• Loogy: Why spend money here?  Solis and Perez ably fill the need.  Do we need a third lefty in the pen at the expense of one of the aforementioned righties?  I liked Rzepczynski this year; would he re-sign for reasonable dollars?  Would you want him back?  There’s several interesting names on the FA list; maybe one of them can be had for cheap.

 

What can we get in Trade versus buying on the FA market?   Payroll implications?

  • I suspect that Gonzalez can fetch some seriously valuable resources.  He’s an innings eating 4th starter who probably thrives in a pitcher’s park and is significantly less expensive at $12M/year than what something comparable costs on the FA market this year.  So can he fetch maybe one MLB-ready player that fits a need above plus maybe one decent prospect?  Is that too much?
  • Espinosa probably fetches less, unless you can get a GM to fall in love with his power/defense combo and somehow miss his BA and his K rate.  By way of comparison, Yunel Escobar (a lesser defender with less power but more contact) fetched us two upper-level pitching prospects in Trevor Gott and Michael Brady (by upper-level I mean AA/AAA level, not top 100 prospects).  I’d guess that Espinosa could fetch a bit more since he plays a premium position.  So that could end up being more of the needs above plus maybe an additional prospect.

But who knows what we can and cannot get.  In Mike Rizzo we trust when it comes to trades; no matter how much we bitch about prospects heading out the door, you’re really hard pressed to find a trade where Rizzo got the short end of the bargain or “lost” the deal.  So lets see what he can do.

Payroll implications.  I think we could get a $20M/yr corner OF slugger, a former closer at like $6M/year, resign Ramos at $5M, find a utility infielder in the Drew $3M/year range, and then sign a couple of guys to $1.25M conditional deals like what Belisle and Heisey got and fit right into the $145M payroll budget, even after arbitration raises.

 


Well; that’s a lot to argue about.  Maybe I should have split this up.  But let the discussions begin!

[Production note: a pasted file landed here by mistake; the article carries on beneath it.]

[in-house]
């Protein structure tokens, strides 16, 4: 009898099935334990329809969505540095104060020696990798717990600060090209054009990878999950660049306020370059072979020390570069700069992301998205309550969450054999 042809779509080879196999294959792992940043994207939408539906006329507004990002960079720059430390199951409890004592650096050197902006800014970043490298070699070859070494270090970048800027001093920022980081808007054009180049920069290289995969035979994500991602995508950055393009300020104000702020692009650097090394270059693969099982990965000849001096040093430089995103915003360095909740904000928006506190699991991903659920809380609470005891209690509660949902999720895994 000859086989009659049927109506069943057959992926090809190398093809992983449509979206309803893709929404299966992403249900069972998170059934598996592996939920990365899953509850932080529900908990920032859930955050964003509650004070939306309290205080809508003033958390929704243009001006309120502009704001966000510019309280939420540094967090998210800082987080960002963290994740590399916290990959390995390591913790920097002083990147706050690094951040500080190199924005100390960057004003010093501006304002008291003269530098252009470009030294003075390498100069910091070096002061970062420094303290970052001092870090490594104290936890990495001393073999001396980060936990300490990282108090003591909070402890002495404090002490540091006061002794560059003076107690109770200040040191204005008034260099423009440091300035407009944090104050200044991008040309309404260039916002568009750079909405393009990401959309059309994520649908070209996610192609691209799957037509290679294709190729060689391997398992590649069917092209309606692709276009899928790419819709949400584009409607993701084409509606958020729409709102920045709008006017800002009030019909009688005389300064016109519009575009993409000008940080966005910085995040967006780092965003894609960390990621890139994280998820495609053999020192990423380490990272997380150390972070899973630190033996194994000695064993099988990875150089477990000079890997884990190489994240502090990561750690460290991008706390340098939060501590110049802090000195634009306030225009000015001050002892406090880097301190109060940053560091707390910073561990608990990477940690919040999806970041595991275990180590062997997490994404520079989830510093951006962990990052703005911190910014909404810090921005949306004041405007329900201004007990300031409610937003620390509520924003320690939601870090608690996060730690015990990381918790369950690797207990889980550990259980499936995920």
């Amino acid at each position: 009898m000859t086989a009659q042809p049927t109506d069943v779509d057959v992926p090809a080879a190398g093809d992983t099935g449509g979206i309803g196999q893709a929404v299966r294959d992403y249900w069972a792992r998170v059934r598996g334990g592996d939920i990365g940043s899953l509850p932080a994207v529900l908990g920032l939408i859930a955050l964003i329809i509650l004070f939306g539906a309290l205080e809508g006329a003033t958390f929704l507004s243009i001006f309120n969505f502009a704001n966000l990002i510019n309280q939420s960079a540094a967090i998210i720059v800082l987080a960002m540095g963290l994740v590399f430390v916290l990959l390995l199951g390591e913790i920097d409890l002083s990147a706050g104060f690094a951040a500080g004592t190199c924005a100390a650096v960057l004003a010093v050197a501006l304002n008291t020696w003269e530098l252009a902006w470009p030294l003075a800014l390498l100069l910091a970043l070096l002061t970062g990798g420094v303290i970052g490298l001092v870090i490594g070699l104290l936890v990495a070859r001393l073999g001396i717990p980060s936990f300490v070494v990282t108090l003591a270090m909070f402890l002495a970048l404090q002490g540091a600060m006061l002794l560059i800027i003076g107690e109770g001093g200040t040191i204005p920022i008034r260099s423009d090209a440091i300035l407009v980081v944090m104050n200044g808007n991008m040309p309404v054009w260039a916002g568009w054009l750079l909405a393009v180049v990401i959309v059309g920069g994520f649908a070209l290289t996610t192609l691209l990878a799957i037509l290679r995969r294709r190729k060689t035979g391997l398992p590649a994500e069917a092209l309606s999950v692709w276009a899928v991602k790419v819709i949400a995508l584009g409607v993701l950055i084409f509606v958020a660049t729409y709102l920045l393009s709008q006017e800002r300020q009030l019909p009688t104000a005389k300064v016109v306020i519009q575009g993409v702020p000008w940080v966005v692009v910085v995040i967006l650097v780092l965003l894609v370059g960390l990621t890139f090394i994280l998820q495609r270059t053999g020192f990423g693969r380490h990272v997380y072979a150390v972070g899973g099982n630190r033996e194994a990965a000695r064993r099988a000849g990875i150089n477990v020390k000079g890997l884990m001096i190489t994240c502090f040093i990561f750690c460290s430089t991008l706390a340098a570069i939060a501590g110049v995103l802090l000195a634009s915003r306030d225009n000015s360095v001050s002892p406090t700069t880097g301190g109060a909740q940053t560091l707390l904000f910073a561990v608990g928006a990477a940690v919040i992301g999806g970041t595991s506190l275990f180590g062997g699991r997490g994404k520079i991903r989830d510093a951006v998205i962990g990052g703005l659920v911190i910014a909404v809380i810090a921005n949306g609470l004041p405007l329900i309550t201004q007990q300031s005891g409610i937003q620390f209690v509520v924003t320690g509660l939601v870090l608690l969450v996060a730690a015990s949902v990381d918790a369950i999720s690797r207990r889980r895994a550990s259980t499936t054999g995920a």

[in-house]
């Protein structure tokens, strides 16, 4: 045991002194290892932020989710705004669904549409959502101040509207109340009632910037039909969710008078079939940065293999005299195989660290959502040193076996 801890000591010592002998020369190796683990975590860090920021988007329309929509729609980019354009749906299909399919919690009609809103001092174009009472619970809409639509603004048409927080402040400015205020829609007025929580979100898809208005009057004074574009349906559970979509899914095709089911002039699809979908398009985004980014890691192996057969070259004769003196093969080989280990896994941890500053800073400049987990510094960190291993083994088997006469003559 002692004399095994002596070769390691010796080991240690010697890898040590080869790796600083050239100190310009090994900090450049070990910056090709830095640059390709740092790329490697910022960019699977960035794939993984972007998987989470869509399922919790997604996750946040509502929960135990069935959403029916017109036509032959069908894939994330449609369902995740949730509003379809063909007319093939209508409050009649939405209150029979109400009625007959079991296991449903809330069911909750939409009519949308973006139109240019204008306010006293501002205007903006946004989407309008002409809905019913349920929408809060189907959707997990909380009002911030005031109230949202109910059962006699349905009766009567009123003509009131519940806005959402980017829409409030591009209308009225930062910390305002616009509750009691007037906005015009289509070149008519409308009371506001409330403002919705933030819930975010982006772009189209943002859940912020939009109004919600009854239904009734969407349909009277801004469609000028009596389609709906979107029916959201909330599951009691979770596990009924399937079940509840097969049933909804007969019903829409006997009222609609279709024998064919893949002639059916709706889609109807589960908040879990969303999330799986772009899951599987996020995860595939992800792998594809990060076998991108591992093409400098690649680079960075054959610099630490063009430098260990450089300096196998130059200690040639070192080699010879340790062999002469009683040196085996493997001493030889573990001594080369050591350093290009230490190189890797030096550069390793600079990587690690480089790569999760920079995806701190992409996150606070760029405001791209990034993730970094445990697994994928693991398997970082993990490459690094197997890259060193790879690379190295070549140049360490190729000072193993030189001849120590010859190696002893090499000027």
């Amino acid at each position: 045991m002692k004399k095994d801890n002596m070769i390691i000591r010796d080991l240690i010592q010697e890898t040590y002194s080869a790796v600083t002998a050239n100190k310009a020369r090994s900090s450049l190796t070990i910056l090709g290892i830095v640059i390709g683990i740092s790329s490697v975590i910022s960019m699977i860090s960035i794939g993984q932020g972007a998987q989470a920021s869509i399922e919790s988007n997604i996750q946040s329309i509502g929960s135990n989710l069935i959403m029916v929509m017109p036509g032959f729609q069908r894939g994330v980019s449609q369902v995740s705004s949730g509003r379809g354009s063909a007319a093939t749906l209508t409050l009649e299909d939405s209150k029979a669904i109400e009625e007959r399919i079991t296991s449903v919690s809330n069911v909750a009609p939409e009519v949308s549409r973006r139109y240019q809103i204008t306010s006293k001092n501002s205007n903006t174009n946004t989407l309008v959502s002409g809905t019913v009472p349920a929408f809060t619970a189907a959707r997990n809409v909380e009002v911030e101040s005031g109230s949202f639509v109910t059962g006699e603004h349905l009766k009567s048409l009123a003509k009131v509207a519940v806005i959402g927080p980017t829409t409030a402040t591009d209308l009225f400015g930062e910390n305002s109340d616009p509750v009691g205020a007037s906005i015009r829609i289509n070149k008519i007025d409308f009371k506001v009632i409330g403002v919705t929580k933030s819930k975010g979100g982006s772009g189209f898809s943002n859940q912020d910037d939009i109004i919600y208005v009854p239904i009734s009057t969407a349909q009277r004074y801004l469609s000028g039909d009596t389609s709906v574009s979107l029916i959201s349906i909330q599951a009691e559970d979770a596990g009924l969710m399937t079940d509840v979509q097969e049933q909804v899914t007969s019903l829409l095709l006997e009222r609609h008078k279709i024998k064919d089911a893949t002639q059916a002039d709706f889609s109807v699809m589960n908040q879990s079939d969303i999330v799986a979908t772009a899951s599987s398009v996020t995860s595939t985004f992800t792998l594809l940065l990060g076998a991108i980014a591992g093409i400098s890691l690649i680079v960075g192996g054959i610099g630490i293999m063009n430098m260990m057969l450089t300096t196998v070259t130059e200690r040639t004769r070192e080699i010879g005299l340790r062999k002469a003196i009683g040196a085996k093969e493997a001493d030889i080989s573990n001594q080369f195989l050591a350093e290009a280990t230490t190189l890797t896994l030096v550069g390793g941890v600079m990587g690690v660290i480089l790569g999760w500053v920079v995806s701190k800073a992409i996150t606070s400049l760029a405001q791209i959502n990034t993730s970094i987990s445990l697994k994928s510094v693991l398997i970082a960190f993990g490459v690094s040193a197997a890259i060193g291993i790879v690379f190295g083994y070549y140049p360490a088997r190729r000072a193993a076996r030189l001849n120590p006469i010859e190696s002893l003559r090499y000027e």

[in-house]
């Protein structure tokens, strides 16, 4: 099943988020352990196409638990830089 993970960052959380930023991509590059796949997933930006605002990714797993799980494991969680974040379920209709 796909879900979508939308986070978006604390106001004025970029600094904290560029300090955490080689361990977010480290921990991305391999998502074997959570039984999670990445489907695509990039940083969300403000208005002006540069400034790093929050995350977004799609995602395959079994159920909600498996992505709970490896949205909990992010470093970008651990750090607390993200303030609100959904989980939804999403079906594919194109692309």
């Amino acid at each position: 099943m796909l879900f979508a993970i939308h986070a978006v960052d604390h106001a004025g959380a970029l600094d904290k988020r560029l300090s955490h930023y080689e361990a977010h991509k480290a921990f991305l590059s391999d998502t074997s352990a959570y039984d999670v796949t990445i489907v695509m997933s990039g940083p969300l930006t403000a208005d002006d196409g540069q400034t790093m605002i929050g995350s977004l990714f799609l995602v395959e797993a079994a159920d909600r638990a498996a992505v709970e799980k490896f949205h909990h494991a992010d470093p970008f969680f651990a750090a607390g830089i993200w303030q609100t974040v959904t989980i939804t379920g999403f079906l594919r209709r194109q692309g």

(did I forget anyone?)

Game 5 Post-Mortem …yet again

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Scherzer did his part ... the bullpen didn't. Photo via washtimes.com

Scherzer did his part … the bullpen didn’t. Photo via washtimes.com

Another Division title, another gut-wrenching loss.  4-3 at the hands of LA to drop another game 5 at home and get a new candidate for “worst loss ever” for this franchise.

After 4 hours and 32 minutes, the Nats go home.  At a macro level, perhaps this is always where we were going to end up given the losses of two key players and lingering injuries that the team dealt with late in the season.  But this was clearly a missed opportunity.  Max Scherzer did his part, starting the game by facing the minimum first 11 guys and pitching six scoreless.  Hat off to Joc Pederson: that opposite field homer was a good swing on a bad but not awful pitch.  From there the bullpen that had been so good in the first four games cratered badly, and in his haste to bring in the next guy to try to put out the fire, Dusty Baker double-switched his way into replacing guys who he really could have used at the end.

In the aftermath, you always tend to look for moments of 2nd guessing.  For me, I was texting back and forth with a couple of friends and so I have a nice little history of question marks.

  • I think Baker took out Scherzer too soon; he was only on 99 pitches; yes he had that epic 13-pitch at-bat against series MVP Justin Turner … but he was only on 99 pitches!  He was on normal rest, is a work-horse, and clearly could have continued.  He had 7-8-9 coming up; not exactly murder’s row.  Did Baker really think Grandal (series BA: .125) or Toles (series BA: .222) was going to beat Scherzer there?  Or a cold pinch hitter?
  • Would a proper center-fielder had a better shot at the Justin Turner triple??   Did Trea Turner take a bad route there?  And, should he have held up and tried to play the carom instead of just running into the wall?  Where the f*ck was Jayson Werth backing up the play?  Would it have made a difference if that had been a double instead of a triple?  Maybe; the not exactly fleet-of-foot Carlos Ruiz scored from first easily on that play; maybe he’s held at third or there’s a play at the plate for that 4th Dodger run.  Because the next batter grounded out weakly.
  • Every Nats bench guy got an at-bat in the 7th, 8th or 9th.  Robinson, Taylor, Drew, Heisey, Severino and Difo.  Honestly; they’re bench guys for a reason; I understand the logic of trying to push back the pitcher’s spot with all the double-switches … but when Wilmer f*cking Difo is at the plate instead of one of your most solid hitters all year (Anthony Rendon) to end the game, I think you’ve made too many moves.  Yes, Chris Heisey‘s homer was amazing and had me screaming late in the night, but you should go down with the guys who got you there, not a guy who was in AA most of the year.